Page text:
Grayson wrote:Fan Fiction stories are stories that are written by people without permission. That's the most important part of this argument and it's the part that you keep blissfully ignoring.
The standard way to "break into" the comic-book industry for YEARS has been to write an "inventory story" about an established, long-running character like Captain America or Supergirl, and send it to the editor of that book. An"inventory story" is a pre-written script that the editor keeps in his filing cabinet (or nowadays on his hard drive) for emergencies. When Rick Remender can't make his Cap deadline, the editor reaches into his file and looks over the list of a half-dozen or so inventory stories. These are one-shots that are not heavily continuity-based, so they can be run "any time." The editor selects one and then hires an artist to draw it (or perhaps has the regular-series artist do it). The writer is then paid for the work.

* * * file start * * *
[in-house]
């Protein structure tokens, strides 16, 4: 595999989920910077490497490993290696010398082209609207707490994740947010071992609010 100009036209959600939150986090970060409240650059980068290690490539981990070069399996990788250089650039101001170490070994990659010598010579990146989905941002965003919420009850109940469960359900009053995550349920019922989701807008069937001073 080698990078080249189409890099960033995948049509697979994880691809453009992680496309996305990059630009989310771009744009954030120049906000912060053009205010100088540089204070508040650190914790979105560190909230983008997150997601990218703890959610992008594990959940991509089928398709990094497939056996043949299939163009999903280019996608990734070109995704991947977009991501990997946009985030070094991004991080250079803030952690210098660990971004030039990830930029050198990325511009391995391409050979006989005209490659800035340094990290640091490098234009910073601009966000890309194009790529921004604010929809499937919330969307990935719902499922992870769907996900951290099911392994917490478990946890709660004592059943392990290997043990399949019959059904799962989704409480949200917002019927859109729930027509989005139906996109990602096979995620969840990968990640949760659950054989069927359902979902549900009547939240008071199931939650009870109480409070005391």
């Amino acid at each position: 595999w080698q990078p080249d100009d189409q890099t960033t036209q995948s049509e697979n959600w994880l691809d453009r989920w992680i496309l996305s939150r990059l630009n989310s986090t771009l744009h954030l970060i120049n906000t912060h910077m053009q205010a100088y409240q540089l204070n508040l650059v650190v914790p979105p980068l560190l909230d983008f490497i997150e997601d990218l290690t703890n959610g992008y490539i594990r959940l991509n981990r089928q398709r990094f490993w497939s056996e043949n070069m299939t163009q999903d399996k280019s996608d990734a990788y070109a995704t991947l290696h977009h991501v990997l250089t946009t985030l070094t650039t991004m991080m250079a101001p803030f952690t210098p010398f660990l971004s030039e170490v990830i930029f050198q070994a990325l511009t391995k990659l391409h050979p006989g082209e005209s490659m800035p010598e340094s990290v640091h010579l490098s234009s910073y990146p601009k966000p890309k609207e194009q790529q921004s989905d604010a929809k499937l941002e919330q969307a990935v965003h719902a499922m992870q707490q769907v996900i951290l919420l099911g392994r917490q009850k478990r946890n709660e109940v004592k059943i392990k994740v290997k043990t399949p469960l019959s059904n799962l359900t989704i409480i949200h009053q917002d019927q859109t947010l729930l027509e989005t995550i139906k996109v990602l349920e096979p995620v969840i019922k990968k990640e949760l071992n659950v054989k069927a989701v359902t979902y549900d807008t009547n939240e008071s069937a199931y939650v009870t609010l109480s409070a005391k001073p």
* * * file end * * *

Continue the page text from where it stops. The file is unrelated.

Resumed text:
Significantly, the unsolicited inventory story was not written with permission. It was written, most of the time, by a fan. That fan is writing, by your definition, fan-fic, because he did not have permission to actually write the thing before he wrote it. AFTER having written his fan-fic Cap story, and being told by his friends/family it was good, he submitted it to the Cap editor. Later, the editor chose to publish it. Thus this item which by your definition started out as fan-fic, became part of the canon.
So, they're not as distinct as you are making them out to be.